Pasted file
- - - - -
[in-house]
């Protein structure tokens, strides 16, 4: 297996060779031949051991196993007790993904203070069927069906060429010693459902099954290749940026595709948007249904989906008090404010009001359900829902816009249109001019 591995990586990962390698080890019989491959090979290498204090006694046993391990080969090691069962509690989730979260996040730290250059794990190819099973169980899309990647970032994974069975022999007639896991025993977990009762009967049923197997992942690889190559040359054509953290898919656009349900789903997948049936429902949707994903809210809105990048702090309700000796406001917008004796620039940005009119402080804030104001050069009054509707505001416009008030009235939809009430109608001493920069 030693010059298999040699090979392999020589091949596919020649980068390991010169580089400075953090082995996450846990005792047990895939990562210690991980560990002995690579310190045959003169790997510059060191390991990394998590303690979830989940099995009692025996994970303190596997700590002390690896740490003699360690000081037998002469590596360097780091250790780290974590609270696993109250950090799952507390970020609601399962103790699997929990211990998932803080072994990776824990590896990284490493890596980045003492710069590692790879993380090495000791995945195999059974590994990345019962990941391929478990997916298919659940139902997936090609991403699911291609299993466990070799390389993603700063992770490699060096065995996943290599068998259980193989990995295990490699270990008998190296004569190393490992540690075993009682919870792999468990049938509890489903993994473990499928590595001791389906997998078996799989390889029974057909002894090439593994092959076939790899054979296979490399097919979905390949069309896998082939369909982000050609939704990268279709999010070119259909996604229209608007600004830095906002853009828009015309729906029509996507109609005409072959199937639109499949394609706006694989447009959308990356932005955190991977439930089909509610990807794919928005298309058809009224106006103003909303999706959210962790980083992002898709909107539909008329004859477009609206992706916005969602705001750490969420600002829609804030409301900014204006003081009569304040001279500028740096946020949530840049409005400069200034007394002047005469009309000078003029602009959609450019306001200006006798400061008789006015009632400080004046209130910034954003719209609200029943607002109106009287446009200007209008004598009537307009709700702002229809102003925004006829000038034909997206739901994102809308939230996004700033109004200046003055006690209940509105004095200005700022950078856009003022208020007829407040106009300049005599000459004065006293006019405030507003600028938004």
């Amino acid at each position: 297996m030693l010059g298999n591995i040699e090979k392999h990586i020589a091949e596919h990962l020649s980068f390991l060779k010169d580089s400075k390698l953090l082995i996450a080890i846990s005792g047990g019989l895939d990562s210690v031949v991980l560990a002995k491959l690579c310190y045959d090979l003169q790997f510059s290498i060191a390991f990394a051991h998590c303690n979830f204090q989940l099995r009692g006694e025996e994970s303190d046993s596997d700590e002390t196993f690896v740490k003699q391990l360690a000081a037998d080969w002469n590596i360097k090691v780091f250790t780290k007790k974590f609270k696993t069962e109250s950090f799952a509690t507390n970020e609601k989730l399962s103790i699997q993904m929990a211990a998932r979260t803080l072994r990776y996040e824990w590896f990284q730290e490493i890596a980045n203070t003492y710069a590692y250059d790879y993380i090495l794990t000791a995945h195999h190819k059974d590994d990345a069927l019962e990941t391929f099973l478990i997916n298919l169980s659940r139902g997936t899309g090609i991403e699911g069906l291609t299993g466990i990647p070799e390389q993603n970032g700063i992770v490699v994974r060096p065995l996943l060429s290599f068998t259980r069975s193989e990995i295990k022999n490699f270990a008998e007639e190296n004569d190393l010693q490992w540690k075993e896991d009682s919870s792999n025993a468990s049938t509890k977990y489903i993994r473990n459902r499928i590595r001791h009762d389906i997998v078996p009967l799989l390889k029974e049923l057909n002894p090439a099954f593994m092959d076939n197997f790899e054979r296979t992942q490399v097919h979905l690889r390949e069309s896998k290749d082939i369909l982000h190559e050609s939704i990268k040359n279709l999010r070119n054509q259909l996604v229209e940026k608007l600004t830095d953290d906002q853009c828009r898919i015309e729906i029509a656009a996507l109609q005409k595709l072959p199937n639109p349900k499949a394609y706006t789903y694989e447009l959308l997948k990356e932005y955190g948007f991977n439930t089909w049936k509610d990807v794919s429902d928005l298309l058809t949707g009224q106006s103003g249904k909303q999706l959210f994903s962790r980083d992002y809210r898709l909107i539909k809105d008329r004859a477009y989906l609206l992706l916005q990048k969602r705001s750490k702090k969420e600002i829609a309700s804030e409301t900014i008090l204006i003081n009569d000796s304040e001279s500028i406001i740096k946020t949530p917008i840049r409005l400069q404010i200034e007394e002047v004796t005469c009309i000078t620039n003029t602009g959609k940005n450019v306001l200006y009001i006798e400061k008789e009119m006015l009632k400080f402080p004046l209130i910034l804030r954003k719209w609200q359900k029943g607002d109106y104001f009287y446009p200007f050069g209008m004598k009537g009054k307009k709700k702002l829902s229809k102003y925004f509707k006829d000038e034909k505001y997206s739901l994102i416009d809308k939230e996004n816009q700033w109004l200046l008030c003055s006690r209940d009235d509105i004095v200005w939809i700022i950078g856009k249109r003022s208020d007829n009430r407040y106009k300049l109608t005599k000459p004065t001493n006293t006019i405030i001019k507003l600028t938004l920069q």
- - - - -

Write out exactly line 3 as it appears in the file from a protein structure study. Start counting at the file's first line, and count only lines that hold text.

């Amino acid at each position: 297996m030693l010059g298999n591995i040699e090979k392999h990586i020589a091949e596919h990962l020649s980068f390991l060779k010169d580089s400075k390698l953090l082995i996450a080890i846990s005792g047990g019989l895939d990562s210690v031949v991980l560990a002995k491959l690579c310190y045959d090979l003169q790997f510059s290498i060191a390991f990394a051991h998590c303690n979830f204090q989940l099995r009692g006694e025996e994970s303190d046993s596997d700590e002390t196993f690896v740490k003699q391990l360690a000081a037998d080969w002469n590596i360097k090691v780091f250790t780290k007790k974590f609270k696993t069962e109250s950090f799952a509690t507390n970020e609601k989730l399962s103790i699997q993904m929990a211990a998932r979260t803080l072994r990776y996040e824990w590896f990284q730290e490493i890596a980045n203070t003492y710069a590692y250059d790879y993380i090495l794990t000791a995945h195999h190819k059974d590994d990345a069927l019962e990941t391929f099973l478990i997916n298919l169980s659940r139902g997936t899309g090609i991403e699911g069906l291609t299993g466990i990647p070799e390389q993603n970032g700063i992770v490699v994974r060096p065995l996943l060429s290599f068998t259980r069975s193989e990995i295990k022999n490699f270990a008998e007639e190296n004569d190393l010693q490992w540690k075993e896991d009682s919870s792999n025993a468990s049938t509890k977990y489903i993994r473990n459902r499928i590595r001791h009762d389906i997998v078996p009967l799989l390889k029974e049923l057909n002894p090439a099954f593994m092959d076939n197997f790899e054979r296979t992942q490399v097919h979905l690889r390949e069309s896998k290749d082939i369909l982000h190559e050609s939704i990268k040359n279709l999010r070119n054509q259909l996604v229209e940026k608007l600004t830095d953290d906002q853009c828009r898919i015309e729906i029509a656009a996507l109609q005409k595709l072959p199937n639109p349900k499949a394609y706006t789903y694989e447009l959308l997948k990356e932005y955190g948007f991977n439930t089909w049936k509610d990807v794919s429902d928005l298309l058809t949707g009224q106006s103003g249904k909303q999706l959210f994903s962790r980083d992002y809210r898709l909107i539909k809105d008329r004859a477009y989906l609206l992706l916005q990048k969602r705001s750490k702090k969420e600002i829609a309700s804030e409301t900014i008090l204006i003081n009569d000796s304040e001279s500028i406001i740096k946020t949530p917008i840049r409005l400069q404010i200034e007394e002047v004796t005469c009309i000078t620039n003029t602009g959609k940005n450019v306001l200006y009001i006798e400061k008789e009119m006015l009632k400080f402080p004046l209130i910034l804030r954003k719209w609200q359900k029943g607002d109106y104001f009287y446009p200007f050069g209008m004598k009537g009054k307009k709700k702002l829902s229809k102003y925004f509707k006829d000038e034909k505001y997206s739901l994102i416009d809308k939230e996004n816009q700033w109004l200046l008030c003055s006690r209940d009235d509105i004095v200005w939809i700022i950078g856009k249109r003022s208020d007829n009430r407040y106009k300049l109608t005599k000459p004065t001493n006293t006019i405030i001019k507003l600028t938004l920069q």